Maybe it was the two hours' of sleep talking, maybe it was a future Hall of Famer saying what he was supposed to say.
Whatever it was, Ed Reed said his role with the Jets is wide open.
"If Coach wants me to start, I'll start," Reed said after his arrival in Green & White and his first practice on Thursday. "If he wants me to play on sub, dime, whatever it may be, I'll do that. If he wants me to rush kicks, if he wants me to run on kickoff, I'll do that. I'm here to help the team win."
Rush kicks, eh?
"Yeah, maybe," special teams coordinator Ben Kotwica mused Thursday about working Reed into his different units. "He just got here so we've got to kind of figure it out. I know he's got a great history in doing a handful of things special-teams-wise, whether it's blocking punts or being a returner. Historically he's been a dynamic player. It's another arrow in the quiver. If there's some way we can work it in there we might do that."
Reed hasn't done a whole lot of teams in the latter stages of his career, but his work there is definitely a shiny part of his superlative 12-year NFL career.
In Baltimore's 2007 season opener at Cincinnati, for example, he reeled off a 63-yard punt-return TD early in the fourth quarter that temporarily gave the Ravens a 20-19 lead in a 27-20 loss. For his career he has 30 returns for a 6.8-yard average, not eyebrow-raising but good in a pinch if he's needed behind Jeremy Kerley (not practicing this week with an elbow injury), Josh Cribbs and Kyle Wilson.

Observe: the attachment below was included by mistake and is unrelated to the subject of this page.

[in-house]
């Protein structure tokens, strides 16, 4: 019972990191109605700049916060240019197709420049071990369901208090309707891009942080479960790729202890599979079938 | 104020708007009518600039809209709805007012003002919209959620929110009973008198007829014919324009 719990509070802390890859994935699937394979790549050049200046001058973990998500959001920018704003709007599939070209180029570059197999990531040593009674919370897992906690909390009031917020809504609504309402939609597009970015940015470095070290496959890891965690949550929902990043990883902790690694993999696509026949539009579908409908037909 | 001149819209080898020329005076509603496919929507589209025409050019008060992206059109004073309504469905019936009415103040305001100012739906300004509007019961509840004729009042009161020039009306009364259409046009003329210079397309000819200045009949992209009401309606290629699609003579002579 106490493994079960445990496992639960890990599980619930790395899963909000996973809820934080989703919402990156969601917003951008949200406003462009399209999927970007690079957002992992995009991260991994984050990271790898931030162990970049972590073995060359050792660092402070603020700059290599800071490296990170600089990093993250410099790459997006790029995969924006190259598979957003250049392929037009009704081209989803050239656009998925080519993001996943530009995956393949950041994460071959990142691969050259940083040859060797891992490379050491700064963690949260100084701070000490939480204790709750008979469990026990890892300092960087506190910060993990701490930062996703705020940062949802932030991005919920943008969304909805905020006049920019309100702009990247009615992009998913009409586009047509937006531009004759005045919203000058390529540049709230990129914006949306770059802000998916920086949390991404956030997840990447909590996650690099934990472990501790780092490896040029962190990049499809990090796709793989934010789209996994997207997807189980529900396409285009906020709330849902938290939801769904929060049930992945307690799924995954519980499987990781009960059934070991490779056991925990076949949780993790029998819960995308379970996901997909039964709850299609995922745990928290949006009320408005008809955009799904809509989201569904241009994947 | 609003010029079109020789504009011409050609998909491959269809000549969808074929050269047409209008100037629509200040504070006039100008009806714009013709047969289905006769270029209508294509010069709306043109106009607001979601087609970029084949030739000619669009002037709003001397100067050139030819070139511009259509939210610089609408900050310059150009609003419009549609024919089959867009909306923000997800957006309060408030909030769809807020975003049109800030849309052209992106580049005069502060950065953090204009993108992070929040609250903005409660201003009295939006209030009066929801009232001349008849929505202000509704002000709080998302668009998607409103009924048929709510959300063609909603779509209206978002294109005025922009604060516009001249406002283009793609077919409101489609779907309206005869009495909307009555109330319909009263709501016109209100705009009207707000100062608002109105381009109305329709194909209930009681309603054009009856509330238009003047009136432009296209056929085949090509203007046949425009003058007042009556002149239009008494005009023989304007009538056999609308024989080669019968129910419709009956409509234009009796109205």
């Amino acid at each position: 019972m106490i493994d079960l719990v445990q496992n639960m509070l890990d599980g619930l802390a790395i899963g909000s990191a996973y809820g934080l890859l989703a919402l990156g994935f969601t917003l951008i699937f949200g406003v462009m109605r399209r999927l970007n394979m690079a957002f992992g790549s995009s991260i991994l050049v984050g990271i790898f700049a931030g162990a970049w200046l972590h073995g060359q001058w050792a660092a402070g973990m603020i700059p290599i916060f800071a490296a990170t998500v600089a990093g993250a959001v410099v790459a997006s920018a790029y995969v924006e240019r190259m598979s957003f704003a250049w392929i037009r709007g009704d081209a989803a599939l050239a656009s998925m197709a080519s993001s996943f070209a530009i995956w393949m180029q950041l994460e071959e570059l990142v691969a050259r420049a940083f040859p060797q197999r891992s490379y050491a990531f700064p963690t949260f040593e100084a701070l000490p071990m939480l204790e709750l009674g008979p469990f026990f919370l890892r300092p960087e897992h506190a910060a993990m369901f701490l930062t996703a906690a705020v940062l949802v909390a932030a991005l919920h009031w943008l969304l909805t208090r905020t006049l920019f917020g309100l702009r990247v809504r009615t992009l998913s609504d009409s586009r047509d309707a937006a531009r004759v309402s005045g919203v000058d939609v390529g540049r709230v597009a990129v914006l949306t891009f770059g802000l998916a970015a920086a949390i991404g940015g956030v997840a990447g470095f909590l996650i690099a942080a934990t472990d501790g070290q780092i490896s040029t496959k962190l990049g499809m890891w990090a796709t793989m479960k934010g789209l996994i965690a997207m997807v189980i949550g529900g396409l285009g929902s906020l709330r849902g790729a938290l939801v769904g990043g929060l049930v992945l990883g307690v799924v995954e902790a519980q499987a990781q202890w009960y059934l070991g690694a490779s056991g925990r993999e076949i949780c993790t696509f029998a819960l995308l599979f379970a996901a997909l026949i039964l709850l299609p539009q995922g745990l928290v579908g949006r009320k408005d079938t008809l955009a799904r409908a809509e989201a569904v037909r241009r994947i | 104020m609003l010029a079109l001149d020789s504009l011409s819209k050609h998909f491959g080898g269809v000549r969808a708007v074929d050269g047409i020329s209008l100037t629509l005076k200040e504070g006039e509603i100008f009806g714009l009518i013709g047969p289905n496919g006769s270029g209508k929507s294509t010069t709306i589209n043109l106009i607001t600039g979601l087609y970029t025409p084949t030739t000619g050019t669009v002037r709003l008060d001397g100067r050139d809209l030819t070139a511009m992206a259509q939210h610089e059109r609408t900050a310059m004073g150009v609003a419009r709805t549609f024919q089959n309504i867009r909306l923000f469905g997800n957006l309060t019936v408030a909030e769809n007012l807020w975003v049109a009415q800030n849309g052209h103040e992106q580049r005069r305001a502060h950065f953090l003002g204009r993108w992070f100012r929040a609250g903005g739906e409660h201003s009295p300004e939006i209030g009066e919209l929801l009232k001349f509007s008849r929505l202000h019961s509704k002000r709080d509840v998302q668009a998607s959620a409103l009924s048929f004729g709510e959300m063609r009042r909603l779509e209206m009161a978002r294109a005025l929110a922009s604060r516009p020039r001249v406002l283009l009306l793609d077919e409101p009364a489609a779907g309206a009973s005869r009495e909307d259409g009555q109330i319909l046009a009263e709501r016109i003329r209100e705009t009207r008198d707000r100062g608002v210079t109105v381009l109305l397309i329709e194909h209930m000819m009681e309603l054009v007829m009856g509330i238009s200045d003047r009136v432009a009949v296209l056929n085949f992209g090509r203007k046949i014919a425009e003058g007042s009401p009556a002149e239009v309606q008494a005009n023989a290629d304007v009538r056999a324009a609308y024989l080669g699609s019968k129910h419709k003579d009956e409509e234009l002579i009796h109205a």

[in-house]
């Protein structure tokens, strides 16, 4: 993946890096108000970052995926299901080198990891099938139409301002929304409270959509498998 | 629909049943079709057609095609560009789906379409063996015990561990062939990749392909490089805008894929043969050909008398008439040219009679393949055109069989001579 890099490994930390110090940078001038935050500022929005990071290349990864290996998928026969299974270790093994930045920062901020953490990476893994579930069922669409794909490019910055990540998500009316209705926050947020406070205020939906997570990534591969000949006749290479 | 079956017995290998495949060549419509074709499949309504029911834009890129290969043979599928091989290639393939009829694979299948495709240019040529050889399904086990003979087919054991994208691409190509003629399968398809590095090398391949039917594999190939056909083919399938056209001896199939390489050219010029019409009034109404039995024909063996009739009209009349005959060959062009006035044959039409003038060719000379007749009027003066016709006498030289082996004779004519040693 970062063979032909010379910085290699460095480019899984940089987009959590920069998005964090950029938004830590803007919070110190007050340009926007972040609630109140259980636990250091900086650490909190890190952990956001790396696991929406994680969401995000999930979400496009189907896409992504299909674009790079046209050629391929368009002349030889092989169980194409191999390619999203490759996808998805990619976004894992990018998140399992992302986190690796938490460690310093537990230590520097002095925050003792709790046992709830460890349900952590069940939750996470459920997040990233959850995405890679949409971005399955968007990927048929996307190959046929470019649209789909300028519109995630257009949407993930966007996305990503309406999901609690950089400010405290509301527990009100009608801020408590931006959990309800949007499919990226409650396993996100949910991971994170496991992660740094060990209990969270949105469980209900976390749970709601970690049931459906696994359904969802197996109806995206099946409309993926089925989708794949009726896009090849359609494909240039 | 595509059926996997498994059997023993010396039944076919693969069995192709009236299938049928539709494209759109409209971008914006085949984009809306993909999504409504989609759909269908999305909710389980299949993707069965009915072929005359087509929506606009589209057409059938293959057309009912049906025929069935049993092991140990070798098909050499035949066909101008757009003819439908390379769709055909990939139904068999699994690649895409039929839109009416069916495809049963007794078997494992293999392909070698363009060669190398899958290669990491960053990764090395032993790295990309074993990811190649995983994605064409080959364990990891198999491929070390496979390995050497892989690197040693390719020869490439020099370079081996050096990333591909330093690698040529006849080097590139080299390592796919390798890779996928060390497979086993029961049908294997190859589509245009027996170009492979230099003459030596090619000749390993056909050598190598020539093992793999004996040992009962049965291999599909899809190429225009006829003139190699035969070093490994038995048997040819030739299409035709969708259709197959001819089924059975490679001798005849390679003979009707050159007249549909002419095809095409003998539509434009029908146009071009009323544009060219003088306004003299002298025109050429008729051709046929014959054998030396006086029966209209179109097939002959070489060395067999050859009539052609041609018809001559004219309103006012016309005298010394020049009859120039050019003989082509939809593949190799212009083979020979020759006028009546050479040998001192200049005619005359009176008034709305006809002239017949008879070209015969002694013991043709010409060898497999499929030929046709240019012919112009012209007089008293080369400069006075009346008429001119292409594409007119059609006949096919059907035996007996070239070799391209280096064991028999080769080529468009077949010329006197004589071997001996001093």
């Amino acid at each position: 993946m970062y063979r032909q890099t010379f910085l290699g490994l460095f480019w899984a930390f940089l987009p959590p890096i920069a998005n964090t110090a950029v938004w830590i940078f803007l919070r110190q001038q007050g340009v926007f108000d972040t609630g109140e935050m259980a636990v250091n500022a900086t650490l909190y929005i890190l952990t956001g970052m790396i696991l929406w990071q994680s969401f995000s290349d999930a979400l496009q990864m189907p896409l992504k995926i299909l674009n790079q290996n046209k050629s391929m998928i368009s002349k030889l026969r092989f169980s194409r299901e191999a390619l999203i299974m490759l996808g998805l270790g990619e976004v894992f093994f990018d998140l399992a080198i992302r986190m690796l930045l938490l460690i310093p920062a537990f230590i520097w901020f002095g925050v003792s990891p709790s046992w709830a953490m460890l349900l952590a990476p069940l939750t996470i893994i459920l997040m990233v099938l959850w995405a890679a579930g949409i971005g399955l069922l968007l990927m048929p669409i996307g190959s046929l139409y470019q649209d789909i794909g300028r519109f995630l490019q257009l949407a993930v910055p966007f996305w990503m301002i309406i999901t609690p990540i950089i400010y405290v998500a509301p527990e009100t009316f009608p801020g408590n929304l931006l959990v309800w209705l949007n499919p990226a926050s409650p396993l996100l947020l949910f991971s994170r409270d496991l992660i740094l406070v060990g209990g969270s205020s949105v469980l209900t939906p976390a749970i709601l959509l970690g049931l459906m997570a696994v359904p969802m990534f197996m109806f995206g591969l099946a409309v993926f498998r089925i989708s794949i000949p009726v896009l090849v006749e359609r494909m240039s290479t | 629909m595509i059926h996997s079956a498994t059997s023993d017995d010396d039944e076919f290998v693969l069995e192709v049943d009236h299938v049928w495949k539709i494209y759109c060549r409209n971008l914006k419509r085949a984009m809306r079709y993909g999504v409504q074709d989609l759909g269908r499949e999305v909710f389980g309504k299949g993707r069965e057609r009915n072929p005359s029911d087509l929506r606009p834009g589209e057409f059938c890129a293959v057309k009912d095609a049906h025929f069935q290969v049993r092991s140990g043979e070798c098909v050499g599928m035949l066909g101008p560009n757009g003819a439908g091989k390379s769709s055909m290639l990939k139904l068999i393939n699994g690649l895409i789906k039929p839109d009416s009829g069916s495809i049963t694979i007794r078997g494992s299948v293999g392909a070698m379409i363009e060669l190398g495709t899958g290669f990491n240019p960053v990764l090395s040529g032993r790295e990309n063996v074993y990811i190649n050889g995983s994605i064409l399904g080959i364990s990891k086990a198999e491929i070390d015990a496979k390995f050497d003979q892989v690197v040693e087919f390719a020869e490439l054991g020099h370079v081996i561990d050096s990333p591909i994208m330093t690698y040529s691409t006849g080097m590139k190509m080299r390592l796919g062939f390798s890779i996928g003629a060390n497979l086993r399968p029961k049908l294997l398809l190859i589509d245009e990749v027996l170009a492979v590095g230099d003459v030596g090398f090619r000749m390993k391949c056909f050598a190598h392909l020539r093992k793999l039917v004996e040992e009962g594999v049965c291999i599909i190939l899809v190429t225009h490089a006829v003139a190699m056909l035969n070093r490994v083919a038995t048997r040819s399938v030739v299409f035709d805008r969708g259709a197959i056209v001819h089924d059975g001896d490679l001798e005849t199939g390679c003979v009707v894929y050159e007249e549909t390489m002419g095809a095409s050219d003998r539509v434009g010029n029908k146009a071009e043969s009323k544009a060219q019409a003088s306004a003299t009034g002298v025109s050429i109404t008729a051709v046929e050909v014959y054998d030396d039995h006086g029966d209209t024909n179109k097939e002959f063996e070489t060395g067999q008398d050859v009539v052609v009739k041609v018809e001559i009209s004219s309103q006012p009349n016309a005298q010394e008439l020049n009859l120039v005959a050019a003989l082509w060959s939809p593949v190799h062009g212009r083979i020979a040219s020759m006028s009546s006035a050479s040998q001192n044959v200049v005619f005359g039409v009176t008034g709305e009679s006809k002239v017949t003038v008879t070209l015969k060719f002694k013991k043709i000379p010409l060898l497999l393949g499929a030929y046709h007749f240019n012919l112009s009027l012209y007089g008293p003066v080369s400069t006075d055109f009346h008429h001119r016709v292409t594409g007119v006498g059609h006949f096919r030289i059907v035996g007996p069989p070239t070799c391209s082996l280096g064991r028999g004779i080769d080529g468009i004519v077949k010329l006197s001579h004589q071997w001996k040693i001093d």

But the one area where Reed really enhanced his reputation as a playmaker was as a punt blocker in his first two Baltimore seasons.
In 2002 and '03 he had four blocked punts combined for the Ravens. Three of those blocks he returned himself for touchdowns, all in Ravens wins.
Does that sound like a lot? It should. Since 1996, Reed's three return TDs off of blocked kicks are the most in the league. No one else has more than one.
And on all three of those returns, Reed blocked the punt, recovered it and returned it for the score. To put that in perspective, in our franchise history there have been only three instances where one player went for the BP trifecta — punt block, recover, return for TD. Those players were Steve Tannen at Buffalo in 1970, Chris Burkett vs. Miami in '91, and David Bowens at New England in '07.
Is a similar special teams spectacular a lot to expect of Ed Reed at 35, six seasons after his only punt-return TD, 10 years after his most recent blocked-punt-return score? Yes, it is. But if Ed Reed is put out on the flank of our punt block team and told to get his hand on the ball before it gets off the foot of, say, the Bills' Brian Moorman on Sunday, we won't be surprised if he does just that.
It may all be biological for Reed, who captured his mindset this way: "I just love the game. I have a big heart for it. My heart is pigskin and probably a football."
*Special Teams Saturday